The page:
One goal is to promote the importance of judicial independence to the public Board approves three-year strategic plan Board approves three-year strategic plan January 15, 2006 Regular News When lawyers and judges talk about judicial independence, the public may not be hearing the same message the legal professionals think they are conveying.President-elect Hank Coxe cited that as an example of the difficulties the Bar will face in pursuing its strategic plan. Coxe presented the plan for the next three Bar fiscal years at the Board of Governors’ December 16 meeting. The board approved the plan.One of the goals is promoting the importance of the judicial branch and judicial independence to the public. But Coxe said a recent poll conducted by the State Bar of Georgia found that lawyers and the public have different definitions of judicial independence.“One of the things they came to a conclusion on. . . was that the phrase judicial independence strikes a negative note with the public,” he said. “The term judicial independence [to the public] denotes free-wheeling, do-their-own-thing, when-they-want-to judges.”Terms the public does respond to positively are “fair” and “impartial,” Coxe reported.“We need to look at how we deal with the public to ensure judges are separate, equal, and independent — independent in how we understand the term,” he said.The strategic plan, Coxe said, is prepared by the Bar’s Long Range Planning Committee, which is the Executive Committee with some additional members. It has an annual retreat which includes in-depth discussions, with a facilitator, of where the Bar is and where it is going.The committee seeks to provide continuity and stability for an organization that has a different president — perhaps with different priorities — each year, he said. He noted the plan not only includes goals, but ways for measuring whether those goals have been achieved.The plan addresses the 2005-06, 2006-07, and 2007-08 fiscal years. Goals include supporting adequate funding for courts, getting funding for new judges, encouraging legislative candidates who support judicial independence, monitoring judicial nominating commissions, having the board deal with the recommendations of the Special Committee on Lawyer Regulation, working with the Supreme Court as it considers just-filed recommendations to amend Bar advertising rules, and continuing to educate the public about the importance of the judicial system.Internally, the plan calls for the Bar to continue seeking ways to involve members in Bar work and help them in their practices. That includes continuing diversity efforts, improving the Bar Web site as a tool to help members, and continuing Bar advocacy on core legal issues.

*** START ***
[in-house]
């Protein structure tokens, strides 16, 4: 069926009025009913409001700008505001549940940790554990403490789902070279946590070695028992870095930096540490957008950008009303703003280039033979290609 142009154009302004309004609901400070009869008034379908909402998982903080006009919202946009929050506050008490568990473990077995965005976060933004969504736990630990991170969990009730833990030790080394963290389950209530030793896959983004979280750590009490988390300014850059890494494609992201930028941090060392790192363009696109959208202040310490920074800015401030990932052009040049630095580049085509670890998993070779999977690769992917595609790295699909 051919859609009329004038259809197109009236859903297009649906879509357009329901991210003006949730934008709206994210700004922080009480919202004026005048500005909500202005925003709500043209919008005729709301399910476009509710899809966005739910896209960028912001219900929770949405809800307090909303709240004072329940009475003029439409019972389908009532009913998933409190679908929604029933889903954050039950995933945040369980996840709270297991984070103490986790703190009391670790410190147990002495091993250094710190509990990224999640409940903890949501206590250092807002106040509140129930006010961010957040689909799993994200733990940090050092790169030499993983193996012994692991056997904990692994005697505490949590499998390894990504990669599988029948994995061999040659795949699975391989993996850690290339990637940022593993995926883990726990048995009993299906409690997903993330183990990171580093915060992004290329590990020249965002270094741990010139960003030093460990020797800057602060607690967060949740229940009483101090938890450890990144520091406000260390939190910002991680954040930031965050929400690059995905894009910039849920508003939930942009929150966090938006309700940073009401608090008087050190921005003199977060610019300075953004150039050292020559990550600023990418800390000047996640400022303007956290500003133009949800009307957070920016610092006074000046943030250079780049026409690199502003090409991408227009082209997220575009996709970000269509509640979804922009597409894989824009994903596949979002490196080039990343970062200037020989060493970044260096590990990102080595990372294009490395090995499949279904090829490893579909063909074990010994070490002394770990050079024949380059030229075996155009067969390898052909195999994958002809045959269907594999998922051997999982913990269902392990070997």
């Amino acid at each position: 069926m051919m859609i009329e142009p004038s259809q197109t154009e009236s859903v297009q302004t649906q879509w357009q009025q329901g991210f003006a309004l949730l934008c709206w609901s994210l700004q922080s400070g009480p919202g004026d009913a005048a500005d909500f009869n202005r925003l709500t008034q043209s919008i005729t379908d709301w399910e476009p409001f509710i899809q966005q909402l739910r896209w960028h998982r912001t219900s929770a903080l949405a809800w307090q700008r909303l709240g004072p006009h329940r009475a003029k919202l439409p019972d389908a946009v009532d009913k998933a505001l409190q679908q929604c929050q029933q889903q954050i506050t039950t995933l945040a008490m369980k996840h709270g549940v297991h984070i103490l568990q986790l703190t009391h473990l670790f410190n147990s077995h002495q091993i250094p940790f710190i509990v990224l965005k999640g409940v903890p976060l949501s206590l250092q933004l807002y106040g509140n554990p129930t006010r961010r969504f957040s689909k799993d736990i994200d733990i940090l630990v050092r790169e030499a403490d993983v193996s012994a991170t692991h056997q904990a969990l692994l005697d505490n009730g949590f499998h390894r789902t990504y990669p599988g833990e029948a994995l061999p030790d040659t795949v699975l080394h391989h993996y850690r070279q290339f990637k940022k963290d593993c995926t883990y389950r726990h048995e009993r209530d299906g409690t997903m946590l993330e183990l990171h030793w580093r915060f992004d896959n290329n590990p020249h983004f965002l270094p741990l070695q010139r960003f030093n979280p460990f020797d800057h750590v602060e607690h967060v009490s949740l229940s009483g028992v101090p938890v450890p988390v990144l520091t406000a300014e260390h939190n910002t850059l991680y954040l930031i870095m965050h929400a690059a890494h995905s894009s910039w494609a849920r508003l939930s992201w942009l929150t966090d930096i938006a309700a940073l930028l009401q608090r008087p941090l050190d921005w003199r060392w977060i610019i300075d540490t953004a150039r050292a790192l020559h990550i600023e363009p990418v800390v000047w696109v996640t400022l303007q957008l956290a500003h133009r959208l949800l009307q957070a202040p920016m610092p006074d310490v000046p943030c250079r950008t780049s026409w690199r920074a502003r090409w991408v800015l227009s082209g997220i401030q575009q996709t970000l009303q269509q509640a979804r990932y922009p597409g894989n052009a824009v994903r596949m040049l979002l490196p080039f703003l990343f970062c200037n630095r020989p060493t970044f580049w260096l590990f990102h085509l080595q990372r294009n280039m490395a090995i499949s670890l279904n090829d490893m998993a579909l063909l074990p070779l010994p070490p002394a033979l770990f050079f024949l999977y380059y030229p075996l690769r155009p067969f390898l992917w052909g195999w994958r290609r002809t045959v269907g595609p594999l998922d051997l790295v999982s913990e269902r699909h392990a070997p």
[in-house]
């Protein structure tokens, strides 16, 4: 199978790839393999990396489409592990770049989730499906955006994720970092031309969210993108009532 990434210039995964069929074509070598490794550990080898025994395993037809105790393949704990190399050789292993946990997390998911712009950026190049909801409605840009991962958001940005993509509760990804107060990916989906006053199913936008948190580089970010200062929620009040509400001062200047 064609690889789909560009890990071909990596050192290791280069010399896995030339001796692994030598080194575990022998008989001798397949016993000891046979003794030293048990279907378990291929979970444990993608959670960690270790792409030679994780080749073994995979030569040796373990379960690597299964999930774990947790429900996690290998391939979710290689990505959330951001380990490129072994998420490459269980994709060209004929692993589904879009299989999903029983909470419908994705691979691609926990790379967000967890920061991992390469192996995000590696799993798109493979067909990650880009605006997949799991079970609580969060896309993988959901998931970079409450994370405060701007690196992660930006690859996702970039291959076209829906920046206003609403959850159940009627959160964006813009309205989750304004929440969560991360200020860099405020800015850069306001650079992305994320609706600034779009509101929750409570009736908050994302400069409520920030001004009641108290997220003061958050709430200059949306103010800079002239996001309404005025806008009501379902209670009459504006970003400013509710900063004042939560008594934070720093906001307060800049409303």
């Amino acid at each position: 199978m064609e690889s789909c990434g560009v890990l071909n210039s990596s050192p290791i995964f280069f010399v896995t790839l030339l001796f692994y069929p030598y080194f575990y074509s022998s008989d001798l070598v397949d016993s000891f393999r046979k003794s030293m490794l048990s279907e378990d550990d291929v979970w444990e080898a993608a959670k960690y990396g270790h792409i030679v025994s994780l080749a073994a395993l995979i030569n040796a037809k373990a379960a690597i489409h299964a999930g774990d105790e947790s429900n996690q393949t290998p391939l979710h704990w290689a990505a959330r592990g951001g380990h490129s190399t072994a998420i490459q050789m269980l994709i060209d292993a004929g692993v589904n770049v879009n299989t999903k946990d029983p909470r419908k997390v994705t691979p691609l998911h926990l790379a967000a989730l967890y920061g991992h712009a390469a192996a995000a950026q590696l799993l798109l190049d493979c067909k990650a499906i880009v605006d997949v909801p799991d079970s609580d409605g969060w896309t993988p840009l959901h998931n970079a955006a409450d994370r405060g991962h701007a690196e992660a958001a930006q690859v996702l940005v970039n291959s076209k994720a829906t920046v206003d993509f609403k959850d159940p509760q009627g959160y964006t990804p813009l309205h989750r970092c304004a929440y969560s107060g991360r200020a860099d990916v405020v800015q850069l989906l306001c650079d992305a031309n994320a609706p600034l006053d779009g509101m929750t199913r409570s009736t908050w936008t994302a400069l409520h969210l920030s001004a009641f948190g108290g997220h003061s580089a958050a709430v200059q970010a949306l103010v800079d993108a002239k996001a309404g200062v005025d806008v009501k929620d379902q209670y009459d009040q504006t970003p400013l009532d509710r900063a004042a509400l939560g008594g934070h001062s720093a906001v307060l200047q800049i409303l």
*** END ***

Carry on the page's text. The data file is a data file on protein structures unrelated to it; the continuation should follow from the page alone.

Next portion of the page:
Facebook320Tweet0Pin0 Submitted by Port of OlympiaOlympia Beekeepers Association members install hives in an Olympia Airport field that will be full of flowering blackberries this summer. From left: Laurie Pyne, James Martin and Roy Manicke.Eyeing the grassy fields at Olympia Regional Airport, local beekeepers saw a potentially perfect environment for raising honey bees.As bee populations continue to decline, beekeepers are looking for opportunities to site hives in safe locations with abundant food supplies. A growing trend is to install hives at airports.“Airports with their big green open spaces can be perfect spots for bees,” said Laurie Pyne, Olympia Beekeepers Association (OBA) president.The association presented a plan to Rudy Rudolph, Port of Olympia’s airport director, and found the Port to be very interested in collaborating on the project.“We see this as a great opportunity to partner with the Olympia Beekeepers Association to make a positive contribution to the environment,” said Rudolph.Rudolph identified five potential sites for the apiary. “When Rudy took us to the last spot, I saw immediately that it is a perfect site–a large, grassy field protected by a fence and a tree line, and full of blackberries,” smiled Pyne. “We are grateful that the Port is willing to partner with us and excited for the opportunity to raise awareness about bees,” she said.Last week, the airport welcomed its new tenants when OBA members James Martin, Roy Manicke and Pyne installed approximately 30,000 honey bees in two hives. The airport bees are a hybrid of two prominent strains – Italian and Carniolan, which are sub-species imported from Europe long ago.Members of the OBA will regularly monitor and maintain the hives and help the bees become accustomed to their new home. Until the surrounding blackberries flower, they will keep feeders full of sugar syrup to ensure the bees have a sufficient food supply.Eventually, OBA will harvest honey from the airport apiary. “This year the bees will depend upon their honey to survive through the winter,” said Pyne. “Next year we can begin harvesting honey and we will recognize its Olympia Airport origins on the label.”“If the colonies do very well, we may have to split the hives next year,” she added. With the bee population declining about 40% in Washington last year and at the same rate nationwide, new hives would be a plus.The decline of bee populations over the last two decades has had a corollary affect on the production of fruits and vegetables. Bees pollinate approximately one-third of the food we eat, including 80 percent of all flowering crops.Olympia Regional Airport joins other airports in the beekeeping trend. The largest airport apiary in the world is at O’Hare International Airport in Chicago. The 28 hives they installed in 2011 have expanded to over 75 hives with over one million bees.Airports in Germany pioneered on-airport apiary programs as early as 1999. These include international airports at Hamburg, Munich and Dusseldorf.Other airports having apiaries are Seattle-Tacoma International Airport, Lambert-St. Louis International Airport and Montréal-Mirabel International Airport in Mirabel, Québec.